Aussie actress Margot Robbie caused a stir recently when she made some less-than-complimentary remarks about her home country. In the August Vanity Fair profile of Robbie by Rich Cohen, Robbie referred to Australia as "America 50 years ago" and as being "sunny and slow, a throwback, which is why you go there for throwback people."
But Australia doesn't need to — and shouldn't — be compared to America or any other country for that matter. It's rich in unique culture, history and humour — and needs no comparison.
So what makes Australia so special and different from the rest of the world? This list is a pretty good starting point.
Every year in Port Lincoln there's an entire weekend dedicated to paying homage to tuna: Tunarama. The Championship Tuna Toss is particularly popular — probably because it involves launching a tuna as far as humanly possible. Who doesn't love throwing fish around? In fact, former Olympic hammer thrower Sean Carlin holds the record of 37.23 metres.
Australians may have a rep for drinking more than they should, but they're nothing if not resourceful because boats are being made from beer cans every year. In Darwin, the Beer Can Regatta entails building a boat or some type of floating contraption using beer cans, milk bottles or plastic wine bottles.
For one, you can actually survive by working at McDonald's because the minimum wage is pretty reasonable. And this fact would likely have contributed to the The Global Youth Wellbeing Index ranking Australia as the best country for young people.
There are a lot of serious things that make Australia a special place: female empowerment, fair wages, an unparalleled public health care system, excellent social security and rapid improvement in treatment for those suffering from mental health issues for starters, but there are also some fun points that make this such a unique country. A perfect example is the Parkes Elvis Festival, which sees the population of the tiny town of Parkes, NSW, triple in size in January of each year as visitors and Elvis impersonators attend the largest gathering of the year: the Elvis Festival. Who'd have thought?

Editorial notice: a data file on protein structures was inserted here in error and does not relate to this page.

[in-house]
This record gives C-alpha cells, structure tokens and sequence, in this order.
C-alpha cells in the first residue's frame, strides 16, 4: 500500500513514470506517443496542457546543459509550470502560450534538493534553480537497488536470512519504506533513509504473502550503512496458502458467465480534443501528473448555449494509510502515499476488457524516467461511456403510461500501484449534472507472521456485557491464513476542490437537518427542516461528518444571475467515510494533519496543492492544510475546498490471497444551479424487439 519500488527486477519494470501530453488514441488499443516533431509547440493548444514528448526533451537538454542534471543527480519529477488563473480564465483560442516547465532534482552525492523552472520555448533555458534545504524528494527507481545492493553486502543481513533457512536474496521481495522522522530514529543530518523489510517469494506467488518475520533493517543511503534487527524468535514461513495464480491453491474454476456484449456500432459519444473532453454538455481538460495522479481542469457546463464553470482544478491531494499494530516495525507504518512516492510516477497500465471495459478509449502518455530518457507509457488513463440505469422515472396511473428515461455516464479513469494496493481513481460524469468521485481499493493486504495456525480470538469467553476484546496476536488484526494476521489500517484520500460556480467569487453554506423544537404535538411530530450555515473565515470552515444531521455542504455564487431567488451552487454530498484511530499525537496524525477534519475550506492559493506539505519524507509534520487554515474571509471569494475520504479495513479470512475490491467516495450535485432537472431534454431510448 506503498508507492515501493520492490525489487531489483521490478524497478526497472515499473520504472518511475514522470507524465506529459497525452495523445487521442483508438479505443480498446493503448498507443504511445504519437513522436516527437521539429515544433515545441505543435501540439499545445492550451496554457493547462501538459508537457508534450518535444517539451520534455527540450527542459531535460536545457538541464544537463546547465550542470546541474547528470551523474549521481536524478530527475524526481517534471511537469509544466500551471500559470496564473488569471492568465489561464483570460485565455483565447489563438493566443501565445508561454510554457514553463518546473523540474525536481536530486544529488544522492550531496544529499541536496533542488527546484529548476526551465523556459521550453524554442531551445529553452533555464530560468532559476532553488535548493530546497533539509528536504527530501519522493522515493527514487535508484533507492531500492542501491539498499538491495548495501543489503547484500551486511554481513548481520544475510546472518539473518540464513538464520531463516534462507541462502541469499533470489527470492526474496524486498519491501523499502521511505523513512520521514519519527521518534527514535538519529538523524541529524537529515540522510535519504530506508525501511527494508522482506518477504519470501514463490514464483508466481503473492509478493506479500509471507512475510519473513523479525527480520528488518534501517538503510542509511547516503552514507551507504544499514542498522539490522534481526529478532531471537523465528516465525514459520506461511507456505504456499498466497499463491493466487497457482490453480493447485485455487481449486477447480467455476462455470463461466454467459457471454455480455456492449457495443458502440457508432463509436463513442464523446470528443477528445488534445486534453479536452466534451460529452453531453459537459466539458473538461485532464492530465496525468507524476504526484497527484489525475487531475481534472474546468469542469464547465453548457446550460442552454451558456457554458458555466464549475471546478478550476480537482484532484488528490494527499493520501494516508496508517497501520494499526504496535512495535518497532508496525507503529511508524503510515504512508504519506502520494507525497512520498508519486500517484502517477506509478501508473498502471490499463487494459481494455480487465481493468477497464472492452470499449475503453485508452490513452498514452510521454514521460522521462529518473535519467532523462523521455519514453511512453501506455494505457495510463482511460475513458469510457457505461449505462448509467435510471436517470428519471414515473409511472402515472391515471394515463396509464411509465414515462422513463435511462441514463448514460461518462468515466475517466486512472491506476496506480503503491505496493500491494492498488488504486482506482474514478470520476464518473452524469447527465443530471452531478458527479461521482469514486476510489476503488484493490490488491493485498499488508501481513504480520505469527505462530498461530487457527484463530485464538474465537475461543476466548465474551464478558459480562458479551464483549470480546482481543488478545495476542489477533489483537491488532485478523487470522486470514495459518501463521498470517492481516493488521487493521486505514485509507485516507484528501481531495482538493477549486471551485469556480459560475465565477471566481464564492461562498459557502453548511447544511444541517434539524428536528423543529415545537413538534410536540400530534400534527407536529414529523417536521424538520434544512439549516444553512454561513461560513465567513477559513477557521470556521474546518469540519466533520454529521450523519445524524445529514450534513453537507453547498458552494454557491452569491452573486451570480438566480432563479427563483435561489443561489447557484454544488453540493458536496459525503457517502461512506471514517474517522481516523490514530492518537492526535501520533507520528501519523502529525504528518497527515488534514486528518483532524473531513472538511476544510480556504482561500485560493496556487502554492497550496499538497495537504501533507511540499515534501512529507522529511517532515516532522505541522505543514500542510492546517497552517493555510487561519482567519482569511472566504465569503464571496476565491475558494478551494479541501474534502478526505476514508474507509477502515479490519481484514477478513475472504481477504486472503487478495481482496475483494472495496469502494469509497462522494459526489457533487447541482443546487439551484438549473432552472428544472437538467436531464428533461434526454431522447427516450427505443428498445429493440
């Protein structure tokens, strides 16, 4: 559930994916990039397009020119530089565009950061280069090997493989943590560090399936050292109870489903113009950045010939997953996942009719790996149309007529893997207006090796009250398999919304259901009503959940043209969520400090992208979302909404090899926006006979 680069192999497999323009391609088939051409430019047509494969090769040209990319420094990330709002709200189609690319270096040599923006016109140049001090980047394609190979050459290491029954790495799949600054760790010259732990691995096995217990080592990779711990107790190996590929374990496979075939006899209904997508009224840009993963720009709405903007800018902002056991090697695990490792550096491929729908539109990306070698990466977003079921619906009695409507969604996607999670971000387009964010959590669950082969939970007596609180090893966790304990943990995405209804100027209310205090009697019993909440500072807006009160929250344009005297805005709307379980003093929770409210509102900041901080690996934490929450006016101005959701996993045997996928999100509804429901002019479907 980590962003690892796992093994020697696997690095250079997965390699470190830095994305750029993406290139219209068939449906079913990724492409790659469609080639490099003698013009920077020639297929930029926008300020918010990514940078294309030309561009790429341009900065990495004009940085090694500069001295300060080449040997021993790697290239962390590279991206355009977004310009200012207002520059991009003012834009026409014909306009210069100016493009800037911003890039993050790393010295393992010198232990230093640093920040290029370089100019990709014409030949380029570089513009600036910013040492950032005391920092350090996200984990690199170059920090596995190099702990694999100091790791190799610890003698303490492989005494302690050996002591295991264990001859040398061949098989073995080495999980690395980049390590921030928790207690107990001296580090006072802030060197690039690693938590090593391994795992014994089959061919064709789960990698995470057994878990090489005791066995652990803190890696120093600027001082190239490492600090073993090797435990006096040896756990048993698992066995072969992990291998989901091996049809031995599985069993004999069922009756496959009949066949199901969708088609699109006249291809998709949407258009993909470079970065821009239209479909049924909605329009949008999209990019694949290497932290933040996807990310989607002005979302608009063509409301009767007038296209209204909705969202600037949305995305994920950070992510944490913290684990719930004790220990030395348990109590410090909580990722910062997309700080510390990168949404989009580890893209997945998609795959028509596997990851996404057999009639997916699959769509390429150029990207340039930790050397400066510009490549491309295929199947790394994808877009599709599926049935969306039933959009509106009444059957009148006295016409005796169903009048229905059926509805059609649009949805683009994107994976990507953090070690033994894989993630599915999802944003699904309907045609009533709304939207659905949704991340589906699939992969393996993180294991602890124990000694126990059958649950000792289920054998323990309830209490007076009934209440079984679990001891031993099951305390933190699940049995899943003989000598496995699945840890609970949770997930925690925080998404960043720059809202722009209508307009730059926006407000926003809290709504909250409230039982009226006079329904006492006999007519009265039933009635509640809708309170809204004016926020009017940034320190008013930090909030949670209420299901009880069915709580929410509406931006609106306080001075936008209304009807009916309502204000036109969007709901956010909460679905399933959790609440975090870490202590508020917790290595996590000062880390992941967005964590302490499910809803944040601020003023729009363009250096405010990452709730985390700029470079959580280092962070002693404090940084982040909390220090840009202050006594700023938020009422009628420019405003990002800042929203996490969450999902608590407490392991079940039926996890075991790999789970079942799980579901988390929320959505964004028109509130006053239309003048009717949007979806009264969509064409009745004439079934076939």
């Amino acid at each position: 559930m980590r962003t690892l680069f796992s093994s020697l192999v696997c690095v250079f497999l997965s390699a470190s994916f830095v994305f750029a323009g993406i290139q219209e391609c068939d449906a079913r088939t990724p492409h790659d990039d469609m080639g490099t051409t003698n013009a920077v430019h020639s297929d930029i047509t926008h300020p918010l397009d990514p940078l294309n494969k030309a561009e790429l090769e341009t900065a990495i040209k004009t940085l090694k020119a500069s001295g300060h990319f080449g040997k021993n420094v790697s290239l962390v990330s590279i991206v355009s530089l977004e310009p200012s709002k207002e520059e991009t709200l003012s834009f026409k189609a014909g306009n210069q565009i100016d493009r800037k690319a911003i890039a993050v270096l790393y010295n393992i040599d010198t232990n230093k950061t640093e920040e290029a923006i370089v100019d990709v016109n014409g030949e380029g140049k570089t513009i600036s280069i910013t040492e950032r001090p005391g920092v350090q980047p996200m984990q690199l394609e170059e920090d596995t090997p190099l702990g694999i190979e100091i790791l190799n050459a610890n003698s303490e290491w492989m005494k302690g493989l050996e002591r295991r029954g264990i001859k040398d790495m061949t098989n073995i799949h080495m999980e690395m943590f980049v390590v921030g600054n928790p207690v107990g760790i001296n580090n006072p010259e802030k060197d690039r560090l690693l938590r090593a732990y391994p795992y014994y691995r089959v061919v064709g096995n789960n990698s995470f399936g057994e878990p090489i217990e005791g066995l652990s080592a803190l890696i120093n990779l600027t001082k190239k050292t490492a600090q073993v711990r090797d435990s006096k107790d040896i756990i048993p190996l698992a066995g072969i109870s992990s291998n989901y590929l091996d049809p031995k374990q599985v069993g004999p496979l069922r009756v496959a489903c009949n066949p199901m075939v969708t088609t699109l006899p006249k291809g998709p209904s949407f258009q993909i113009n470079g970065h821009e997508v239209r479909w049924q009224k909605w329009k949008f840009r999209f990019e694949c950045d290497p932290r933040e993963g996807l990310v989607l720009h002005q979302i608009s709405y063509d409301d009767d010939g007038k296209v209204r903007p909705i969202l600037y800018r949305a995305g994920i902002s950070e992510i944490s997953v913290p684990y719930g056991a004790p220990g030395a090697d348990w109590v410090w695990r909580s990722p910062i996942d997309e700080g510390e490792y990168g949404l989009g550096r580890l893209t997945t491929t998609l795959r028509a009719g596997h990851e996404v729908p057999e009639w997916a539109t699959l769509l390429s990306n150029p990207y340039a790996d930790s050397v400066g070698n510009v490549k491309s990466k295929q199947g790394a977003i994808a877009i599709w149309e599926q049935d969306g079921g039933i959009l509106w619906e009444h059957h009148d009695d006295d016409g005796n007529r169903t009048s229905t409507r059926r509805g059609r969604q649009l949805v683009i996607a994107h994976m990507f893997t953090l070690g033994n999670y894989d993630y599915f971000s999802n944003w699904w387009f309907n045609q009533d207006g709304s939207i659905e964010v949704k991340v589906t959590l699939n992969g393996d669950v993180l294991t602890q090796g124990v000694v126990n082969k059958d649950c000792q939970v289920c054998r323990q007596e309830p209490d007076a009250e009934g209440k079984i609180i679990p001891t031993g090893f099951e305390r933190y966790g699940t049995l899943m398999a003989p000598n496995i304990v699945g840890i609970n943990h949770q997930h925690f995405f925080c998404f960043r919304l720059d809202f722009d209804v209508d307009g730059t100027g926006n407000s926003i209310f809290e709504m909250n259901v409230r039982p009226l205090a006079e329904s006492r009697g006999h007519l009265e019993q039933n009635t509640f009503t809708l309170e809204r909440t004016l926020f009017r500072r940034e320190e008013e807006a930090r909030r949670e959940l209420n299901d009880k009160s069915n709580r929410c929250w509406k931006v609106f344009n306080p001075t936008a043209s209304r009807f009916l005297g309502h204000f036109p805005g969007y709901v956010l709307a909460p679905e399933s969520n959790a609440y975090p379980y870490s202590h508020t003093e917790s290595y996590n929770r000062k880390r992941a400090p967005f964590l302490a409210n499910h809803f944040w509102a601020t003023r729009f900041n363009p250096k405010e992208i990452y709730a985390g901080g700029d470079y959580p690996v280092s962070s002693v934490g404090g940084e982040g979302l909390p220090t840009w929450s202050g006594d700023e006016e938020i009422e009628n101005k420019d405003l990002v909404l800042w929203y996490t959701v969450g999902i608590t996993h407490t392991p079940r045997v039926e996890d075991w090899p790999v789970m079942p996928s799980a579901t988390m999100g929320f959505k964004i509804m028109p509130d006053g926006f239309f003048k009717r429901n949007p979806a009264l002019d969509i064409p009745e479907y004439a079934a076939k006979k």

It's pretty hard to believe, but according to according to OneKind.org there are more kangaroos than humans in Australia. Ummm, we know there are a lot of kangaroos but do you believe this one?
...and Aussie politicians make a very soft and particularly satisfying target.
But they're pretty amusing in their own right too. Once, ex-PM Kevin Rudd referred to China as "trying to rat-fuck us." More recently, ex-PM Tony Abbott boiled the war in Syria down to a case of "baddies vs. baddies." Hilarity and maybe a touch of embarrassment (but not much) ensued.
Yes, Australians even do football differently (and dare we say better). Aussie-rules football is a unique spectacle of speed and skill that originated in Australia. Played by two teams of 18 players on cricket fields, the game is a mixture between football (as the Americans know it) and rugby (teams run, kick and handball the ball towards their goals). The aim? It's essentially to kick goals and finish the match with the highest point tally.
Starbucks has shut down entirely in Australia due to lack of interest in its products because Australians prefer the real deal, made with freshly roasted and ground coffee beans by a trained and passionate barista. This is mostly thanks to Italian and Greek immigrants, who introduced Australia to espresso and espresso-based drinks many years ago.
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